AutoCorrect is a wonderful feature in Word that automatically replaces one piece of text with another. By default, AutoCorrect is used in conjunction with spell checking to automatically replace commonly misspelled words. That’s why when you type adn, Word automatically replaces it with and. You can customize this feature to add your own favorite misspelled words, OR to create abbreviations for longer strings of text that you frequently type, such as names, companies, products, and so on. For example, suppose you write a lot of letters to your congressman, J. Farnsworth Pennyweather. Wouldn’t it be a lot easier to just type jfp, than J. Farnsworth Pennyweather each time? With AutoCorrect you can do it. Here’s how:

Using the Mouse. Choose Tools | AutoCorrect from the menu bar to open the AutoCorrect dialog box. The cursor is automatically placed in the Replace field of the AutoCorrect tab. Enter the misspelling or the abbreviation here. Press the Tab key and enter the correctly spelled word, or the full text for the abbreviation in the With field. Click the Add button to save the new entry. Repeat the process for each word or abbreviation you want to enter. When you’re through click OK to return to the active document.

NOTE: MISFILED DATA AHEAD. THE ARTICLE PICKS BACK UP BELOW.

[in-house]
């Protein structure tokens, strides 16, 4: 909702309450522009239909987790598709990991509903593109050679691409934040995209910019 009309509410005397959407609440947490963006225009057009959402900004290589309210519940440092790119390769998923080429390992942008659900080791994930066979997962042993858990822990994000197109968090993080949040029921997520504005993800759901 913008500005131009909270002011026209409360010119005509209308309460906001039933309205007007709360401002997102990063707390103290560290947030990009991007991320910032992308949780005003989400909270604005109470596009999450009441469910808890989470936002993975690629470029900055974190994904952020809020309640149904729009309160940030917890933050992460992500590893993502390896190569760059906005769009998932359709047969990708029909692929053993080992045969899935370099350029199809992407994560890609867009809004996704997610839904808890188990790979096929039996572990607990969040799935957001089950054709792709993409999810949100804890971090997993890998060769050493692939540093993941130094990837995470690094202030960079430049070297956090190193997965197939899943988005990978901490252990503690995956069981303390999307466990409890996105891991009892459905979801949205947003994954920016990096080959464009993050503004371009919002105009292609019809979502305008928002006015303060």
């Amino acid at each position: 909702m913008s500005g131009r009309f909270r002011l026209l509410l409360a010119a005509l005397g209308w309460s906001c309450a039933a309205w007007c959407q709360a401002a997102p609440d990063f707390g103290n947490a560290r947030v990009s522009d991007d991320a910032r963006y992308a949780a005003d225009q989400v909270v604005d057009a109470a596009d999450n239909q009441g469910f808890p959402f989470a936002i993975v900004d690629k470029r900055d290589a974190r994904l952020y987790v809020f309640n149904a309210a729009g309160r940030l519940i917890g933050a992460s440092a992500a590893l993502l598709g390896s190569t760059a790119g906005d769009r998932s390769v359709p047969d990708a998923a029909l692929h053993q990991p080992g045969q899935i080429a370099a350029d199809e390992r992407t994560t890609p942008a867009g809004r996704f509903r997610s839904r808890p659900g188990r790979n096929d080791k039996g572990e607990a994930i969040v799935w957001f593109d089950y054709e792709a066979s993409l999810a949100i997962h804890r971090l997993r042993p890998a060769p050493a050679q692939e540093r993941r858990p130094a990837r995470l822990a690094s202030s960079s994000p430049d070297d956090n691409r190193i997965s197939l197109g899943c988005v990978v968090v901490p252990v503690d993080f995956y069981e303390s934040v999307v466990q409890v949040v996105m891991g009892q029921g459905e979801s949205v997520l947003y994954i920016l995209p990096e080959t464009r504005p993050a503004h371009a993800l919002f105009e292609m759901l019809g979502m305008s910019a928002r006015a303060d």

Using the Keyboard. Press Alt, then T, then A to open the AutoCorrect dialog box. Since the cursor is already in the Replace field, start typing the misspelled word, or abbreviation you want to use. Press the Tab key to move to the With field and enter the correctly spelled word, or full text. Press Alt+A to add the new entry. Repeat the process for each word or abbreviation and click OK when you’re finished.

The next time you type the abbreviation followed by a space, punctuation mark, or a return, the full text immediately replaces the abbreviation.

Caution: Be sure not to use a real word for your abbreviation or else you’ll end up with some very interesting text (i.e. using so for significant other, or to for Terrence O’Reilly).

Note: If you want to replace the abbreviation with formatted text (bold, italic, etc) create and select (highlight) the formatted text in the Word document before opening the AutoCorrect dialog box. When you open the AutoCorrect dialog box the text will be inserted in the With field. Complete the Replace field and check the Formatted text option. Then proceed as indicated in the previous steps.